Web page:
James Franco recently made this experimental film with Anne Hathaway to promote the Oscars:
I think it's fair to say that in style it resembles the work of Jonas Mekas:
He also recently starred in this Gucci commercial:
The latter most video is the most appropriate venue for James Franco: the world of complete artifice and admiration of his beauty. There is something seriously worthwhile in the reoccurring shot of Franco's head slick with water, held back in a white sky slowly falling towards us. His angular features have never looked better or carried their real meaning in anything else I've seen him in. In a commercial that could go either way between being art and just a commercial this is the moment that redeems it, a meaning that the director seems to realize giving it enough care to find the right image to collide with it: a white, broken statue whose form is obscured by the frame - all we see are shadows and muscles. From every other angle with James Franco we're waiting for something more. He's a man of many promises. But here is the man - when you can't see his eyes, when time is too slow for a sly smile to form, when you take away his voice and ideas...the angles of this man's face - just the lines - complemented perfectly by light and shadow in HD.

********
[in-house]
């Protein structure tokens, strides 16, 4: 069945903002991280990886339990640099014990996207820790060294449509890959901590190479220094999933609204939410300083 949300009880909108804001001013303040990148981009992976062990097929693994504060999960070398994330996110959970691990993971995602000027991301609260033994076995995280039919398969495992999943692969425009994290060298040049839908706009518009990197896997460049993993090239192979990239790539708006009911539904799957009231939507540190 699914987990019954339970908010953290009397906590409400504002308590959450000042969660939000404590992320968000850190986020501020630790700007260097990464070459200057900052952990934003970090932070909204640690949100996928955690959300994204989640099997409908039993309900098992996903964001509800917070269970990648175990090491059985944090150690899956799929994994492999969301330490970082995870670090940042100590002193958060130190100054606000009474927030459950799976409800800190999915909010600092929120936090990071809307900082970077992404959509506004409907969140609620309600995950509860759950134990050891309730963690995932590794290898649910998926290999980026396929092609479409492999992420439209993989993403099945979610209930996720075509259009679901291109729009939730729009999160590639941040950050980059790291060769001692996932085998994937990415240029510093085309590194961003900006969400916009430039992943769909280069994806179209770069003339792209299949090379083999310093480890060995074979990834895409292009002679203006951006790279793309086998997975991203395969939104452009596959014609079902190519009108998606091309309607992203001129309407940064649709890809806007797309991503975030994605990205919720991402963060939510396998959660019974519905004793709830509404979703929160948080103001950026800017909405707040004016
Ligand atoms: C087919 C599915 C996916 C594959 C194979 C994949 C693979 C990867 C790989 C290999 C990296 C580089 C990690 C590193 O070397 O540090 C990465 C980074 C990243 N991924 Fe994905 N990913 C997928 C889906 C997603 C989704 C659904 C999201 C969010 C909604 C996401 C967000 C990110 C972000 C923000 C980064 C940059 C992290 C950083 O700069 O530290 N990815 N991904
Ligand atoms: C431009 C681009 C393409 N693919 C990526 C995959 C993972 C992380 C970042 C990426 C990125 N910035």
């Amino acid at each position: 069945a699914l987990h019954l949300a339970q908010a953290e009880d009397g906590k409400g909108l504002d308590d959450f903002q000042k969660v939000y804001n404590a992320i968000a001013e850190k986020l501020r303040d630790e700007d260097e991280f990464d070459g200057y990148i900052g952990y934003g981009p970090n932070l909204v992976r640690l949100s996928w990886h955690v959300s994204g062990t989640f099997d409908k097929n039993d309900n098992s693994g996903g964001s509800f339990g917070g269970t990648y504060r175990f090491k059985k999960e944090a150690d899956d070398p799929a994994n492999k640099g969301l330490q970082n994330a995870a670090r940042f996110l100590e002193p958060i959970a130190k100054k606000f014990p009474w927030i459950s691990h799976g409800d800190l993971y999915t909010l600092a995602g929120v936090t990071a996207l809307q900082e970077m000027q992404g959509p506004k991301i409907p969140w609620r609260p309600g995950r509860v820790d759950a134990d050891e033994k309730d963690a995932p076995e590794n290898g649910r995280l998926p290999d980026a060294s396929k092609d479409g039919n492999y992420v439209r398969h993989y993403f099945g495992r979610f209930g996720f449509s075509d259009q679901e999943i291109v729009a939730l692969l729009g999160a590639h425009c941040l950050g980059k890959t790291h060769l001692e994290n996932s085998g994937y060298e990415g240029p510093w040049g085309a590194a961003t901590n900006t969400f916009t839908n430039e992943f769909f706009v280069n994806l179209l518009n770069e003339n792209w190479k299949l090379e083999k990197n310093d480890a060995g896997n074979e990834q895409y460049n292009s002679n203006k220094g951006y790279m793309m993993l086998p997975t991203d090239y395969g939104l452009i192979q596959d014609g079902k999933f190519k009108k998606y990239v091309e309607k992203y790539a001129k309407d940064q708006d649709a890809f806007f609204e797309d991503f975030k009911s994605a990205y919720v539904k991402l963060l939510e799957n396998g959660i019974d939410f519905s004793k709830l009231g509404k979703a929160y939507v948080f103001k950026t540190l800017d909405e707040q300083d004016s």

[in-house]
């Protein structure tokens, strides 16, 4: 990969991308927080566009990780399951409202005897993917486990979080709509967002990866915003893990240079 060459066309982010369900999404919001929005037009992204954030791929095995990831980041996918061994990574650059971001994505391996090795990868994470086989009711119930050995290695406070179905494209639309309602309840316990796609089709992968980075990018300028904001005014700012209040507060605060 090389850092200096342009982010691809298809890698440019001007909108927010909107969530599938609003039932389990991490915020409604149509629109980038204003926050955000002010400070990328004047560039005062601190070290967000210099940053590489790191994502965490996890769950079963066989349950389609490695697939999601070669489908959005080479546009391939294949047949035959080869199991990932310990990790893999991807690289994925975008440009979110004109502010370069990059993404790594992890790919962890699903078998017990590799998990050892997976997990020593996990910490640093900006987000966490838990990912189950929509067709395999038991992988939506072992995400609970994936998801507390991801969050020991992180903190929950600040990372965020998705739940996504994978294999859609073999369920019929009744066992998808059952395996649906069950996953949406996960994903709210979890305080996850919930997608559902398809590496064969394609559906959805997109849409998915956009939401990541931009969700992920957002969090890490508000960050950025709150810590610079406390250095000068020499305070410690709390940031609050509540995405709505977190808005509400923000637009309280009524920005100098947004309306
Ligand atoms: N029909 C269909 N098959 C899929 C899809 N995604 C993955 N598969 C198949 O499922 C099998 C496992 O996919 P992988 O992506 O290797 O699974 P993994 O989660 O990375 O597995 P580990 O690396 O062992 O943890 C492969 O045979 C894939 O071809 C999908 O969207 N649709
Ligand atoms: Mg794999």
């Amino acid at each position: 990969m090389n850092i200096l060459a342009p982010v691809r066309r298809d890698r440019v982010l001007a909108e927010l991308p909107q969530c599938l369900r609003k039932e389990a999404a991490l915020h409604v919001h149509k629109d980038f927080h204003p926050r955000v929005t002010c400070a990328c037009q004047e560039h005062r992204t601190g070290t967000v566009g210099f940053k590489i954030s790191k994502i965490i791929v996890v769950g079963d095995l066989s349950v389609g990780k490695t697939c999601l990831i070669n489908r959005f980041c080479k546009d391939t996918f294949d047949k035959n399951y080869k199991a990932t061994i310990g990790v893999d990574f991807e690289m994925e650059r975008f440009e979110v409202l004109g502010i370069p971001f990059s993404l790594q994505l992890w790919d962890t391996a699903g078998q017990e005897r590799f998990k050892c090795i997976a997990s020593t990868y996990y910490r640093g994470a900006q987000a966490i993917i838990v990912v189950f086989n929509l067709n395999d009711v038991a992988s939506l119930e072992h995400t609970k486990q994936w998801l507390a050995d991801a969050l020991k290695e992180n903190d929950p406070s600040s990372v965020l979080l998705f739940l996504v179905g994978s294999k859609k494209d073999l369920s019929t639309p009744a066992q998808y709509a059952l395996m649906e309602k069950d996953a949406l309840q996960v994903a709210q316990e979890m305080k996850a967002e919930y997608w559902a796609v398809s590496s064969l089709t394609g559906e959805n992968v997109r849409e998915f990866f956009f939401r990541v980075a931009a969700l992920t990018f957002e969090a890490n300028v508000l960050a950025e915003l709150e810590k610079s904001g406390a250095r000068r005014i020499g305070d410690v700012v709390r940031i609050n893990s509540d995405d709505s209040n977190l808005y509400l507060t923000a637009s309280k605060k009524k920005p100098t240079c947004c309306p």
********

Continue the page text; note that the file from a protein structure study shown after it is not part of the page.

The former most video is the other side of James Franco. Not the physical fact but the end of the expression of perfect will. I don't know what Franco's actual intention was. It looks like he thought it would be fun to take a movie like Grease and restage it as if it were shot by a bunch of kids with a Super 8 camera and those kids just happen to be Hollywood stars James Franco and Anne Hathaway. Part of the joke is probably also that this film is not actually going to help promote the Oscars. Mekas is a different animal with a different sense of humor but the basic approach is the same: shooting like amateurs with amateur equipment from the 60's and finding the poetry that usually belongs to nonprofessionals and children.
This works great for Mekas especially given that all he needed was a Bolex and a circus ticket to make a poetic film. Indeed a lot of Mekas's charm is how cheap his method was especially with his use of fast motion. While I don't necessarily begrudge Franco for starting out with an amateur medium that belongs to another era, his own or the Oscar's millions to spend on actors, an amusement park set, and probably some sort of crew or creature comforts for Anne Hathaway at least, we're starting to approach what the problem is - that James Franco can't be whoever he wants to be.
The film at the top of this post is a denial of the hyper real environment that is James Franco's world. The last video is him completely in sync with that world. One resonates and the other is the worst kind of counterfeit. James Franco is the place in which we see the forces of our society toward a will that conquers all and ideal of fine art for everyone produce a human being we should all be warry of. A man who seems most alive with his eyes closed. Not a man but a line drawing.
It seems like we're all being asked to pay attention to James Franco and I think we should obey that directive. There is something about our moment in him, his face, his acting, his artwork, and probably his fall from grace.